BMW’s latest version of the (almost) iconic i3 is the best yet. It has more range, produces 170bhp and can silently whisk to 60mph in 7.3 seconds. It also costs more – £37,220 with the must-have Range Extender (RX) option.
The 33 kWh motor does a fine job but the i3’s secret weapon is that RX – a 647cc petrol engine that will serve up an extra 50 miles of range if the batteries run flat. It looks quirky but the i3 is a seriously useful piece of kit….
Range anxiety – it is every EV owner’s nightmare. I got used to it in the BMW but there’s always a calculation going on in my head comparing the distance to destination with miles left in the battery.
The funky i3 it comes with the option of the Range Extender, a tiny, two-cylinder petrol engine that offers an extra 40-50 miles to get you home. Brilliant.
If that sounds like cheating then save the extra £3,000 and go completely green because the latest 2018 model has plenty of power from the batteries alone.
BMW claim it will manage 186 miles on battery power alone – realistically, you can expect around 150 miles between charges.
The i3 isn’t that big but it’s the best small, premium electric vehicle you can buy. It looks great and drives even better.
Rear-hinged back doors make for a massive opening space into the cabin, which is a very cool and relaxing place to sit.
For most people it will come down to two things – the oddball looks and the price. It’s a more eye-catching alternative to the VW e-Golf but some might prefer to keep their green machine under the radar.
Are you a BMW or a Mercedes fan? You can’t be both. The motoring world is split between the two – with a little Audiness going on in the background.
I never considered myself old enough to drive a Merc, although I once owned a smashing W123 that was the coolest estate on four wheels. It took me to France and never missed a beat.
But I did have two 3 Series, which were fantastically user-friendly and sporty around the edges. I’d buy another (especially the 335d), which suggests I’m more BM than I might like to admit.
So feeling slightly unsatisfied with the X5 hybrid has rather taken me by surprise. An SUV that looks highly appealing on paper is actually something of a let down in the metal.
Really, it all comes down to the powertrain. Somehow that 2.0 petrol and electic motor combo don’t quite work. It’s not smooth enough, or economical enough to prevent me choosing a diesel version every time.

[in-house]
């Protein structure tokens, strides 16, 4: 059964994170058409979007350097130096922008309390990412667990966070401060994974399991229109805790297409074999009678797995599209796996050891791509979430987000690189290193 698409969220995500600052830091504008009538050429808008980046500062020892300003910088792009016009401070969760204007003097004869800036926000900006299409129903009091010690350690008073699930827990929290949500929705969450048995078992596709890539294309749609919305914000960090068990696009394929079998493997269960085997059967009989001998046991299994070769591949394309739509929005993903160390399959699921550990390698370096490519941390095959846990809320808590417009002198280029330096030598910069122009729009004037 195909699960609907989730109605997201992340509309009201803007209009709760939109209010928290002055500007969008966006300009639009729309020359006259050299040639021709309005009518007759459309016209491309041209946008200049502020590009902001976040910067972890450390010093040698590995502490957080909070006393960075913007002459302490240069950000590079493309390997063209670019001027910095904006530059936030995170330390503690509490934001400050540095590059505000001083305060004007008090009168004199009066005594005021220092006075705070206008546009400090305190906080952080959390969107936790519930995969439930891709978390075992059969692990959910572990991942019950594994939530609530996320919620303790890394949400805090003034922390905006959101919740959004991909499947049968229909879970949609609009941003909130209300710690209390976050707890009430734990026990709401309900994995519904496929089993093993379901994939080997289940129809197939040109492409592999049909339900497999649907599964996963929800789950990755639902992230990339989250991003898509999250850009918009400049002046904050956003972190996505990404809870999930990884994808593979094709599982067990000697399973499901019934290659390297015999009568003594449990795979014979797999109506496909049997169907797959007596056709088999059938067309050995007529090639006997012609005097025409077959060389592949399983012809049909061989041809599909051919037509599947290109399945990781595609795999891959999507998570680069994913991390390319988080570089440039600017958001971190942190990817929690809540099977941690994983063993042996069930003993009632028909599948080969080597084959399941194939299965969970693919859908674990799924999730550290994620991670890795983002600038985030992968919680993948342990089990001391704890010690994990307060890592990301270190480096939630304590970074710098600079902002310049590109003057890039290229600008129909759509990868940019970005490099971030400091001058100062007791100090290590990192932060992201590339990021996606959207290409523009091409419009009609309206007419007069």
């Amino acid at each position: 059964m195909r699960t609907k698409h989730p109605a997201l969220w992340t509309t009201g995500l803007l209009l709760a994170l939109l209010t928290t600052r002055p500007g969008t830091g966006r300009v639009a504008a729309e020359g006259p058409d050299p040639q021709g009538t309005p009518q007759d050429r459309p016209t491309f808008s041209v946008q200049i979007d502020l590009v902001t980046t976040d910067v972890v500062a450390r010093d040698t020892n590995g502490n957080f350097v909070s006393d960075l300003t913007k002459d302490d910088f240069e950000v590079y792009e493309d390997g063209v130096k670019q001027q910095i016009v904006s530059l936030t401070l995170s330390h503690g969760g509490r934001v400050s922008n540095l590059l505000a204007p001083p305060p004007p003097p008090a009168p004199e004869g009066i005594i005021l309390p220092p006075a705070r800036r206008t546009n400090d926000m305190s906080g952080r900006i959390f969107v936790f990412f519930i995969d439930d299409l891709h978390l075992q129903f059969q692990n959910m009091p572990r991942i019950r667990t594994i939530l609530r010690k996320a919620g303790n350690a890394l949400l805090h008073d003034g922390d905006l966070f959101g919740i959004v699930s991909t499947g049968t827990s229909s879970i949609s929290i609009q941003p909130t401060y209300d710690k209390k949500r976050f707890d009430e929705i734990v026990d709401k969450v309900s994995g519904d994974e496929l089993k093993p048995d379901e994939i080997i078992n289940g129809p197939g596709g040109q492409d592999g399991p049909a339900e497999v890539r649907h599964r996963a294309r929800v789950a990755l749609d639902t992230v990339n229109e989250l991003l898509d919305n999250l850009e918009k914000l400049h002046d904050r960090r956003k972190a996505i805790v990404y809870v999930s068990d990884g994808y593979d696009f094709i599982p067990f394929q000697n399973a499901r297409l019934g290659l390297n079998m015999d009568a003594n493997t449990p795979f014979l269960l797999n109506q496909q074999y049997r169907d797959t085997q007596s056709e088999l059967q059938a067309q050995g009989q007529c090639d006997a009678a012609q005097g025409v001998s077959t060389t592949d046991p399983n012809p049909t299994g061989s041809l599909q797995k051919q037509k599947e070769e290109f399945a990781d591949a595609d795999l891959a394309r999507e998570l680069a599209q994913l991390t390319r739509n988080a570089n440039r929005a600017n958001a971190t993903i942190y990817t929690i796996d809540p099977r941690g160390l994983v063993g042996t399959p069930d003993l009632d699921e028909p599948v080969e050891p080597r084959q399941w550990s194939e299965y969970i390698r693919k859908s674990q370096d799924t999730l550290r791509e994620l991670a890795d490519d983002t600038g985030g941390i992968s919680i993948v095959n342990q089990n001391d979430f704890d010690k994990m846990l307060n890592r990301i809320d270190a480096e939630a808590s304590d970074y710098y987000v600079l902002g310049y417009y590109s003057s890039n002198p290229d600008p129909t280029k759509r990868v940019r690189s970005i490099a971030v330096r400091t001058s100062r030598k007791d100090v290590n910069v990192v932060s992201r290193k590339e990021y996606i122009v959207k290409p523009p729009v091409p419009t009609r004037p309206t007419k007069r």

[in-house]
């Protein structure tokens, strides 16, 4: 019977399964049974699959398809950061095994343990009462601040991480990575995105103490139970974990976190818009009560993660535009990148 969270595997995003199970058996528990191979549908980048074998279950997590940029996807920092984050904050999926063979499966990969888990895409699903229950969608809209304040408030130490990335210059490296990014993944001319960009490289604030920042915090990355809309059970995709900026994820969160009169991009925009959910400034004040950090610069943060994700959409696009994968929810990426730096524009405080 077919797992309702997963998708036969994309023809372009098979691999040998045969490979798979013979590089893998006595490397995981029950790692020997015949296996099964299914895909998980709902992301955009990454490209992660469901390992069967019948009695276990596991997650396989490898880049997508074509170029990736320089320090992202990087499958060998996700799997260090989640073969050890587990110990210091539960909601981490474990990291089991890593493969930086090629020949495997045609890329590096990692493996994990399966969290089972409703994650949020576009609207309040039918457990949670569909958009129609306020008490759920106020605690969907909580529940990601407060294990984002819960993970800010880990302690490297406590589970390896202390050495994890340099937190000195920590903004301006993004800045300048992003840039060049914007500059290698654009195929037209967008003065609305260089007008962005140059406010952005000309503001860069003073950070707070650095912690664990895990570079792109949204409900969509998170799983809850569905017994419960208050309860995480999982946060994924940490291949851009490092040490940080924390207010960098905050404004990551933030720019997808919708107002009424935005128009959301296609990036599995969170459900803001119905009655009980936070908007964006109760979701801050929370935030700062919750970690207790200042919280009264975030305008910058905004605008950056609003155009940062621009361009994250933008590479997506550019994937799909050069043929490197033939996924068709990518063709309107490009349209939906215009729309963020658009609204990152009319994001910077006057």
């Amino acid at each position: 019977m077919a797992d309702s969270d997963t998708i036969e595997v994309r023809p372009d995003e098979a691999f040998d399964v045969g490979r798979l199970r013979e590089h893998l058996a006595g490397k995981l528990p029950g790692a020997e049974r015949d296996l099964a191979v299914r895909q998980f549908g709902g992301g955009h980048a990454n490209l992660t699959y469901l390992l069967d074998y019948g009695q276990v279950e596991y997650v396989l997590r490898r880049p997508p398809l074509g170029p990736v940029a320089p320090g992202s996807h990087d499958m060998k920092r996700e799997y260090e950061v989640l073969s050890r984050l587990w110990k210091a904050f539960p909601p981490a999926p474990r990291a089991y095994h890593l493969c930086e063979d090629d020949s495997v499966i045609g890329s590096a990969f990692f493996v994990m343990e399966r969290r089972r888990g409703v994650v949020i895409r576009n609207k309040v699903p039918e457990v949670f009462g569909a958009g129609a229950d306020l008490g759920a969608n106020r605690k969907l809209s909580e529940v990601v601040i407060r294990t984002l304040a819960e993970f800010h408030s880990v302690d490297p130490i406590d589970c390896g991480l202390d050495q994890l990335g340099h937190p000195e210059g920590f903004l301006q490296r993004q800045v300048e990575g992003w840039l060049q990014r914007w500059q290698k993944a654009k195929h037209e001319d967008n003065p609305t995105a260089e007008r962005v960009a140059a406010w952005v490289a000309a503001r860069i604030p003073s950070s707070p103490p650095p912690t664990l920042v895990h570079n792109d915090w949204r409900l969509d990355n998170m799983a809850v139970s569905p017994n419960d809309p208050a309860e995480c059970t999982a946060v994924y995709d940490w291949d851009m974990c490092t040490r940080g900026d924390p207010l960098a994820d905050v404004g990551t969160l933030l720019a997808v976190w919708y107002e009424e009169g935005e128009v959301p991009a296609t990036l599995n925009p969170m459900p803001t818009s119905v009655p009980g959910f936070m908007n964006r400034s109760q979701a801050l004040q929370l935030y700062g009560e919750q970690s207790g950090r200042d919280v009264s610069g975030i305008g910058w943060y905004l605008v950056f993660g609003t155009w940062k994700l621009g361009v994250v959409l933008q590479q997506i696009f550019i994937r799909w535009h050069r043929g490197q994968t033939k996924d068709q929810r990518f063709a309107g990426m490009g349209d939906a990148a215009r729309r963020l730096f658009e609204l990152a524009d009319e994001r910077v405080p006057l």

Shame. I was looking forward to the 4.0e a lot.
In days of old, when windows opened with a funny little handle in the door and intermittent windscreen wipers were but a dream, rain could be a bloody nuisance.
Wipers needed replacing all the time and would often shred themselves when confronted by anything bigger than a large fly. Replacing blades involved cut fingers and much cursing.
The X5 has wipers that doe everything, as you might expect for £56k. Surprisingly, they also have the X Factor – the uncanny ability to impersonate a hamster.
It’s been raining all weekend in the Shire and every drive has been accompanied by ‘squeaky hamster’ wipers. This was amusing at first, almost comical, then frustrating, and now I’m ready to rip the wipers off at the next available opportunity.
Got an enetrtaining set of windscreen wipers – let us know what yours sound like…
Incredible how carrying a heavy load can affect mpg. Yesterday I loaded the X5 with 300kg of wood chips for my burner – the best I could achieve was 23mpg.
That’s quite a lot of chips but considering this hybrid Beemer is meant to top out at 85.6mpg, I was unpleasantly surprised.
The 111bhp electric motor was no use in this situation, the X5 was suddenly too heavy for anything but the 2.0-litre petrol engine which had to kick in – and it struggled.
Minus the wood chips, the X5 is a smooth and elegant drive. Power take-up can snatch under harsh acceleration and it also eats into the stored battery power.
So far I’ve experienced nothing in this car to tempt me away from the diesel…
I wish a hybrid manufacturer would actually tell the truth about miles per gallon. I’d really respect whoever did it first because right now, they are legally telling fibs.
They’re all at it – all of em. And it’s not really their fault. The official mpg test is the same for every car – petrol, diesel or hybrid – but massively favours hybrids.
It’s totally unfair because here in the real world, where everyone except Donald Trump lives, the kind of claims they make are totally unachievable and can often be bettered by the same model fitted with a diesle engine.